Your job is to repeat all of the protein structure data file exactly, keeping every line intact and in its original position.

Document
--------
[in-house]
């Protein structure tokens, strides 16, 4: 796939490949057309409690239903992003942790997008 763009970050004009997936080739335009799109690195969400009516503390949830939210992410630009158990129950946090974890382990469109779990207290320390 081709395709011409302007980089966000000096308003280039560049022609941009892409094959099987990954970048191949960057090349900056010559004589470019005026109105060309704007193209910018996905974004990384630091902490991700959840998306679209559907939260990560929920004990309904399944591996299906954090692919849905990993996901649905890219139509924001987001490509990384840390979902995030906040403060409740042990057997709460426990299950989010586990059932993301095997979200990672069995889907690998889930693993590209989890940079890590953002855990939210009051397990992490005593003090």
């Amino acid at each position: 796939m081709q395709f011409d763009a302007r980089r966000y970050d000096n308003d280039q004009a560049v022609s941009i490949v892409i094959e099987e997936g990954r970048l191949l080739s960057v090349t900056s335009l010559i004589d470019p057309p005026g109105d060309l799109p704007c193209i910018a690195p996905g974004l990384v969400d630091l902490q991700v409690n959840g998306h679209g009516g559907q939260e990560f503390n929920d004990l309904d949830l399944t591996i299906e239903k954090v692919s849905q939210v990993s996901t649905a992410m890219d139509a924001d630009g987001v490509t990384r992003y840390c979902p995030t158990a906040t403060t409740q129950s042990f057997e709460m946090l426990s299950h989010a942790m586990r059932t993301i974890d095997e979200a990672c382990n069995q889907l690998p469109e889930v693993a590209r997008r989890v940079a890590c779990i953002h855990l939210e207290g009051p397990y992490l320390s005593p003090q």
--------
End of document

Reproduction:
[in-house]
């Protein structure tokens, strides 16, 4: 796939490949057309409690239903992003942790997008 763009970050004009997936080739335009799109690195969400009516503390949830939210992410630009158990129950946090974890382990469109779990207290320390 081709395709011409302007980089966000000096308003280039560049022609941009892409094959099987990954970048191949960057090349900056010559004589470019005026109105060309704007193209910018996905974004990384630091902490991700959840998306679209559907939260990560929920004990309904399944591996299906954090692919849905990993996901649905890219139509924001987001490509990384840390979902995030906040403060409740042990057997709460426990299950989010586990059932993301095997979200990672069995889907690998889930693993590209989890940079890590953002855990939210009051397990992490005593003090």
């Amino acid at each position: 796939m081709q395709f011409d763009a302007r980089r966000y970050d000096n308003d280039q004009a560049v022609s941009i490949v892409i094959e099987e997936g990954r970048l191949l080739s960057v090349t900056s335009l010559i004589d470019p057309p005026g109105d060309l799109p704007c193209i910018a690195p996905g974004l990384v969400d630091l902490q991700v409690n959840g998306h679209g009516g559907q939260e990560f503390n929920d004990l309904d949830l399944t591996i299906e239903k954090v692919s849905q939210v990993s996901t649905a992410m890219d139509a924001d630009g987001v490509t990384r992003y840390c979902p995030t158990a906040t403060t409740q129950s042990f057997e709460m946090l426990s299950h989010a942790m586990r059932t993301i974890d095997e979200a990672c382990n069995q889907l690998p469109e889930v693993a590209r997008r989890v940079a890590c779990i953002h855990l939210e207290g009051p397990y992490l320390s005593p003090q």